INDIANAPOLIS -- I met with both star quarterbacks at the combine Saturday night and came away impressed, as anyone would be. Anyone. It's impossible to not like Stanford's Andrew Luck and Baylor's Robert Griffin III. Luck is humble; you can tell he's uneasy saying nice things about himself, or things designed to paint him as the Next Big Thing in the NFL. Griffin's humble too, but charismatically so; he has no problem telling you anything you want to know about him.
Two moments I liked.
And so Luck could tell what road I was going down: Smart kid, apple-polisher, would always have the architecture degree to fall back on if the football thing fell through. And almost like he could read my intentions, he swatted them away. Not in a derisive way, but just to make sure I understood him. "Yes, school's important,'' he said. "But football's always been more important. The more I play, the more I love it. I've gotten to the point where, the more you learn about the game, the less you know. I love it. I want to learn more about it all the time. So, yes, academics were important in our household. Both of my parents were lawyers. They went to school forever. Stanford, Silicon Valley, the opportunities they presented were a big plus. But on top of that, coach [Jim] Harbaugh was so infectious. The staff was so good. If I didn't think we could win there, I wouldn't have gone.''
Now for some news and notes I picked up in three days at the combine:
The Rams will drive a hard bargain. Cleveland (fourth overall pick), Washington (sixth) and Miami (eighth) will be in the derby to move up; Seattle (12) and a couple of mystery teams could be too. Add the fact that the money involved (four years, about $22 million) is likely to be less than the money paid to the top (current) free agent Matt Flynn, and the market for Griffin will be hopping.
"The whole paradigm has changed in several ways,'' said Rams COO Kevin Demoff Saturday night. "Griffin could be cheaper than Flynn. The fact that you can get a potential franchise quarterback for what the top picks are paid now makes it easier to justify trading a lot for it.''
So the Rams hope.
Demoff thinks there will be three distinct windows to get a deal done. The first, and I think most unlikely, is before the free agency period opens March 13; before Griffin gets hotter at his March 21 Pro Day, a team may choose to try to blow the Rams out of the water with an offer. The second would be after the Pro Day, when all the teams' decision-makers are in one spot, Palm Beach, Fla., at the March 24-28 league meetings. The third: in the days or hours before the April 26 first round.
"You can't tell what the musical chairs will do,'' said Demoff. "Maybe someone will get left out and need Griffin. You don't know.''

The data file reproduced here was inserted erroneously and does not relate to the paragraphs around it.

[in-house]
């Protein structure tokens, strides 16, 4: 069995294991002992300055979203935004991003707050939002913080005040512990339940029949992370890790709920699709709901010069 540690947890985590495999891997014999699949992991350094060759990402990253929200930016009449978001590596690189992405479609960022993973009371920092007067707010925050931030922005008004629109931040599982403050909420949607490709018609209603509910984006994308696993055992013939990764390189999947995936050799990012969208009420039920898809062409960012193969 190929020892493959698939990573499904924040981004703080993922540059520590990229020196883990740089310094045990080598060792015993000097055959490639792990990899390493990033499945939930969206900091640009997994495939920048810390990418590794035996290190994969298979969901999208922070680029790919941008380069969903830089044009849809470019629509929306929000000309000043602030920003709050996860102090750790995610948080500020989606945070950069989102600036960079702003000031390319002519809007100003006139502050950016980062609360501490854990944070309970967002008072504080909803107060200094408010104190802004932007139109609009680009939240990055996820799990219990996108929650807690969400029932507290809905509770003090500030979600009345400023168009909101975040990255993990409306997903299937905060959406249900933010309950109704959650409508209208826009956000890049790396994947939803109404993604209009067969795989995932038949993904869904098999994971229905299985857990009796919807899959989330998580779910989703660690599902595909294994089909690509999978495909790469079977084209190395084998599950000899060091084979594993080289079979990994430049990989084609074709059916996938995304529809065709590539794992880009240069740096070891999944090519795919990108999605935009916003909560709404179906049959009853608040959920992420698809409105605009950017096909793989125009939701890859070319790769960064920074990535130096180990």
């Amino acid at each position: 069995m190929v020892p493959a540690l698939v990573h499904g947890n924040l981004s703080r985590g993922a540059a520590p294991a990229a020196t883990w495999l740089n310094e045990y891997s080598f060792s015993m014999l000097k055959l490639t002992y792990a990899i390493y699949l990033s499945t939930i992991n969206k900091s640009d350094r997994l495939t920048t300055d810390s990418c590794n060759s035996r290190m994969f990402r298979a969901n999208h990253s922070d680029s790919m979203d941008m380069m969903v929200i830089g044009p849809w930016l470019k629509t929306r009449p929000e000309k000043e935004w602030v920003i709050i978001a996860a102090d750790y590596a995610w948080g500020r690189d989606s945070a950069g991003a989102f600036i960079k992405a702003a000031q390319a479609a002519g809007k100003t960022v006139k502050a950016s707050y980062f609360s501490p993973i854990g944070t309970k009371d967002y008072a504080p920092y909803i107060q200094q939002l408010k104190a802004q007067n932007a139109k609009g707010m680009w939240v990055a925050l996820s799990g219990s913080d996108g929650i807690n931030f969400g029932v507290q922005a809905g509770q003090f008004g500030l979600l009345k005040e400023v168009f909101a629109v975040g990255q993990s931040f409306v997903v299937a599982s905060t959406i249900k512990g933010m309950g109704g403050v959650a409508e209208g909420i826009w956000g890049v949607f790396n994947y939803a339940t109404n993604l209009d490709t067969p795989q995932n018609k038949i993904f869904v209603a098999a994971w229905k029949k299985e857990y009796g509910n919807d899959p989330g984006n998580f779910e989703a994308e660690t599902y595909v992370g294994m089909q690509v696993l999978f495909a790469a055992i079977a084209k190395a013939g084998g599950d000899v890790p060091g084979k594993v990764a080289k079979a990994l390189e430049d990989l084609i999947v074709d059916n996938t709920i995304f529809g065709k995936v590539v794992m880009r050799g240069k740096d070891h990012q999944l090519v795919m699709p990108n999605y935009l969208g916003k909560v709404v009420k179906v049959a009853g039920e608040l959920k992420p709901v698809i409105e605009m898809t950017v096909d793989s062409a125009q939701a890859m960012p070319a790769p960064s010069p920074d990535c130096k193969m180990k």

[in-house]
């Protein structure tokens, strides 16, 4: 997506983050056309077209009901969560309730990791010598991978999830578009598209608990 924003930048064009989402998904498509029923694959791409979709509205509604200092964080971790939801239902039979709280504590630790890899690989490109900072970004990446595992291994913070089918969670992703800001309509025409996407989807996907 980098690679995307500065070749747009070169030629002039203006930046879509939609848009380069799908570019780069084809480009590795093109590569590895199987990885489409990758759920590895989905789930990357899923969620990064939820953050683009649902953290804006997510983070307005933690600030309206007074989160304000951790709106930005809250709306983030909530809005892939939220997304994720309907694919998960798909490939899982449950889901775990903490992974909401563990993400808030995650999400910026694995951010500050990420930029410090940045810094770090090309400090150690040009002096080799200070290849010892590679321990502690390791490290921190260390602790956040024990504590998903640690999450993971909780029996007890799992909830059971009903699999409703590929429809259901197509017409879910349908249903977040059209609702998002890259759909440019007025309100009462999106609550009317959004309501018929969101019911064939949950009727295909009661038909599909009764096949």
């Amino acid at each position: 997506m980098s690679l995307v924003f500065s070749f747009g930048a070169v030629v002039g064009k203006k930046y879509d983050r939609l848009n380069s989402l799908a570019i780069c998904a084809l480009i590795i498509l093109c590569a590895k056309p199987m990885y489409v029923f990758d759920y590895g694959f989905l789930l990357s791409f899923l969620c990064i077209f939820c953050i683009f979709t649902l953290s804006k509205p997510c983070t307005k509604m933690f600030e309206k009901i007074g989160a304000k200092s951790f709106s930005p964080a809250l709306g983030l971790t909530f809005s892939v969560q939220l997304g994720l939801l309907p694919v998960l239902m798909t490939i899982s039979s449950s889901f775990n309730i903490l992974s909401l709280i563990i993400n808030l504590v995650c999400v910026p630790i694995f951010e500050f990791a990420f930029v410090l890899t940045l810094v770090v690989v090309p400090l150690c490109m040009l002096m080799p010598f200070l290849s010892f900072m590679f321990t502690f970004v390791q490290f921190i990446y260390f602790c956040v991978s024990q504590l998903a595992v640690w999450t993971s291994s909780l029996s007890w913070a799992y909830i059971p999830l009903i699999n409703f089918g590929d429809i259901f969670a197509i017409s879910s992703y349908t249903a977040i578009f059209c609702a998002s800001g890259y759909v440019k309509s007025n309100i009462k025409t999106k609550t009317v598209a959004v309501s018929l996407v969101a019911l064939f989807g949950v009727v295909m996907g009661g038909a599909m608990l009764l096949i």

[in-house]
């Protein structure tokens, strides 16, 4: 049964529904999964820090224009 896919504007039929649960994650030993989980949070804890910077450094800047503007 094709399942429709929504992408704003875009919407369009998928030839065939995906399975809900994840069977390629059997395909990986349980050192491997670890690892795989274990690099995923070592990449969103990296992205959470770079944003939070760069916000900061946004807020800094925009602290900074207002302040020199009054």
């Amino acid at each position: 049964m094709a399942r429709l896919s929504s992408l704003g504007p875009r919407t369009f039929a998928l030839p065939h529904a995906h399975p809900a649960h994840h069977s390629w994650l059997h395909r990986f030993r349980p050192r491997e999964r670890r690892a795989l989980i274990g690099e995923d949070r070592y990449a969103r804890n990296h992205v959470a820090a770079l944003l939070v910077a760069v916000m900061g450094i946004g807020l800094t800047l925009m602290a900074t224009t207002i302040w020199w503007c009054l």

The Rams have to hope that two top-10 teams in the first round want to compete for the pick. Without that, they won't be able to maximize value. The Rams will trade the pick, for sure. But the size of the ransom will depend on the seriousness of the competition.
"We need to always ask the question, 'What does it mean?' '' said Mark Quenzel, NFL Network's senior vice president of programming and production. "We're trying to constantly figure out the significance of what we're watching, and what makes it so tough is none of the important people, none of the 32 teams, wants to talk about it. They're all holding their cards close to the vest.''
The visuals are often good and the commentary interesting, as on Sunday when Rich Eisen pointed out that Andrew Luck was standing on the sideline he'd likely be standing on for years with the Colts once Indy drafts him; or when Michael Irvin talked about the way he judges receivers; or when Mike Mayock pointed out, when discussing 28-year-old Brandon Weeden, that it wasn't till Kurt Warner was 27 that he got out of the grocery store to have a real chance at playing in the NFL. That's all good stuff. The combine telecast is best when smart people like Mayock and Mike Lombardi and Charlie Casserly talk over the combine like it's wallpaper. It's there, and it's pleasant to look at, but if you don't have content piece after content piece, you're going to be changing the channel to "F Troop" after the quarterbacks throw.
Tomorrow: The NFL alum who won an Oscar, and the surprise agent for Andrew Luck.
"I hope somebody falls in love with me besides my fiancée.''
"To see Kendall Wright run 4.6, I was stunned.''
"We lost two coaches from our offensive staff and the prospect of going forward, the responsibility that I have, while I am very interested in his career, I think he will be an outstanding coach for the New York Giants going forward, but we have to put our hands around our situation first.''
This generated intense interest from several coaches at the combine -- one head coach, four or five assistants -- whom I spoke with. Gilbride is the son of the Giants' well-respected offensive coordinator, and when Coughlin denied him permission (which was in his rights), it rubbed coaches the wrong way.
An offensive assistant/quality control type of coach, which Gilbride Jr. is, is a step below quarterback coach -- a major step below. "Not just a step below in terms of what your duties are,'' said one assistant on Sunday. "But the money is huge. Quality control guys make maybe $50,000. Maybe. Quarterback coaches who've done it for a while might make $400,000. A young guy like that, maybe $250,000.''